Last Updated September 5, 2023.
O’Brien’s book about his time in the Vietnam War is full of insightful quotes about a myriad of thematic ideas. Two of these recurring themes are death and storytelling. Each of the quotes below deals with these themes.
Each chapter of the book bears a different title. The quote below comes from the first chapter, which bears the same title as the book itself:
Men killed, and died, because they were embarrassed not to. It was what had brought them to the war in the first place, nothing positive, no dreams of glory or honor, just to avoid the blush of dishonor. They died so as not to die of embarrassment.
This quote is in reference to what motivates the soldiers in Vietnam to do dangerous things, like crawl into dangerous tunnels and kill other human beings despite having no prior history of violence. This quote explains that a man's deepest fear was to fail to live up to the standards of contemporary masculinity. If he admitted he was scared to do something, a man sacrificed his dignity and opened himself up to the ridicule of others. Despite their shared fear of ridicule, the men enforce this standard of masculinity in order to further the collective illusion that only cowards feel fear. Death, then, becomes the preferable option to ridicule, an ironic truth that exposes just one of many paradoxes of existence within a war zone.
Near the middle of the book, O’Brien’s chapter “How to Tell a True War Story” explains in circular fashion how the essence of truth is nearly impossible to replicate in the form of a story:
Happeningness is irrelevant. A thing may happen and be a total lie; another thing may not happen and be truer than the truth.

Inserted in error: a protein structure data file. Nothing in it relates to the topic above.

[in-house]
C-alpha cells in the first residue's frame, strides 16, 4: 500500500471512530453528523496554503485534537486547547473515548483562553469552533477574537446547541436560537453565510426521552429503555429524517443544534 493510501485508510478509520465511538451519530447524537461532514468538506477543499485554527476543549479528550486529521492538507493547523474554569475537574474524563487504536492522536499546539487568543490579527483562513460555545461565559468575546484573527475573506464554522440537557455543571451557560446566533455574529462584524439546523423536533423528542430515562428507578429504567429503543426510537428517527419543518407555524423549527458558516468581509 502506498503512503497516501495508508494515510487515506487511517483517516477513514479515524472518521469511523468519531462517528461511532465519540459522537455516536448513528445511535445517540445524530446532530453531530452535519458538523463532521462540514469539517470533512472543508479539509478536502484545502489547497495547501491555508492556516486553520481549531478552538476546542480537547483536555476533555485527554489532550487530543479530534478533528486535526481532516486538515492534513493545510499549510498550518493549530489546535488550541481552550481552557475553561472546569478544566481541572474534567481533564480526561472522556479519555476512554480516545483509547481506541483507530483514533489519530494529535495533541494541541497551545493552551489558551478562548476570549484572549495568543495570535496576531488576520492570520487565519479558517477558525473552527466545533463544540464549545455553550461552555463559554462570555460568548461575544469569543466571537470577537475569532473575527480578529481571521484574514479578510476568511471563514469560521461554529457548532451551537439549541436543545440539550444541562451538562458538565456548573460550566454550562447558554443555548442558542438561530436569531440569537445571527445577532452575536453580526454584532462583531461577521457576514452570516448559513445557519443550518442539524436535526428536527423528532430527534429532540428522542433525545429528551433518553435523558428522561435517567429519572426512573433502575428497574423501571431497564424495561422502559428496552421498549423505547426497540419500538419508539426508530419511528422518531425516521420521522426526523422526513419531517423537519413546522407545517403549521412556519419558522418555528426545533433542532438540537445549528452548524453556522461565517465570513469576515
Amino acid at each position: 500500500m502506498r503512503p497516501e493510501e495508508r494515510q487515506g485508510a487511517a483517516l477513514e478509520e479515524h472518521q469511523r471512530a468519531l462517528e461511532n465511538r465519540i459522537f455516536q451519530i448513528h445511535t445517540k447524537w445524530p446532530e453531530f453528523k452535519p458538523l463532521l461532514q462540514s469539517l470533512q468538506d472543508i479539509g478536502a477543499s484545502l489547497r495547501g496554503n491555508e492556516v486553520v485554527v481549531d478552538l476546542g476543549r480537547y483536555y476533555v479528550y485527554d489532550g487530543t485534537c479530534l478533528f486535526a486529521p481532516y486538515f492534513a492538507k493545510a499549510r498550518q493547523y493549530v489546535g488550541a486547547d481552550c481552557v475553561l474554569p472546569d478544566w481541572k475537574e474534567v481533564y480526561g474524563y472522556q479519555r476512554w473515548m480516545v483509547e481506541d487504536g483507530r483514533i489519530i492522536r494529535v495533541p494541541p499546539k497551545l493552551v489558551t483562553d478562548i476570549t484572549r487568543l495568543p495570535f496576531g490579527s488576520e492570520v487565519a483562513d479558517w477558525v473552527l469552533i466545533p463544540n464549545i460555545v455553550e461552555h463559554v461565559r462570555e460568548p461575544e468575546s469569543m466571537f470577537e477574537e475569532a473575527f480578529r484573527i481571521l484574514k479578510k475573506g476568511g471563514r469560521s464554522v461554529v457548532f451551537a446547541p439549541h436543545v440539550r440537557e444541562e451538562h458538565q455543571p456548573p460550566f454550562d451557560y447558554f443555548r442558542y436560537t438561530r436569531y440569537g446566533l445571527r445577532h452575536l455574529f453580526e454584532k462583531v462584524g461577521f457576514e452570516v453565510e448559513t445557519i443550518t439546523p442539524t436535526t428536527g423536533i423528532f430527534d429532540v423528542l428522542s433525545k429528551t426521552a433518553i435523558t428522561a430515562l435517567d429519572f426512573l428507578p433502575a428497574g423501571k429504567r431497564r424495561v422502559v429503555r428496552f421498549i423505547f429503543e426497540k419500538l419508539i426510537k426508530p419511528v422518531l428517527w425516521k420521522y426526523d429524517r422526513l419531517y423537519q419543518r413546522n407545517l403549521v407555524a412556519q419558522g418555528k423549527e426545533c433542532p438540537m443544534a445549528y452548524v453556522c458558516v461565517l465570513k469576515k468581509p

Once again, O’Brien explores another paradox of war. He explains how people who do not experience war firsthand often want to know what it is really like, yet the experience is really impossible to put into words, with all its contradictions and nuance. O’Brien suggests that the confines of narrative structure and the listener’s desire for adherence to this structure make it impossible to capture the essence of war. Therefore, storytelling is more powerful than the truth itself in its purest form, because stories can capture the emotional truths that are often unutterable.
The following quote comes from the last chapter of the book, in which O’Brien determines his motivation for becoming a writer in the first place. He connects storytelling with the theme of death:
But in a story, which is a kind of dreaming, the dead sometimes smile and sit up and return to the world.
In each of the stories O’Brien has related in the text, he has attempted to immortalize those he cared about in life. One of the primary ways O’Brien says we hold on to the past is through stories. These stories allow us to revise history in order to interpret its truest meaning. At the end of the book, O’Brien says that he tells stories to save himself, and by extension, he believes that stories have the power to heal.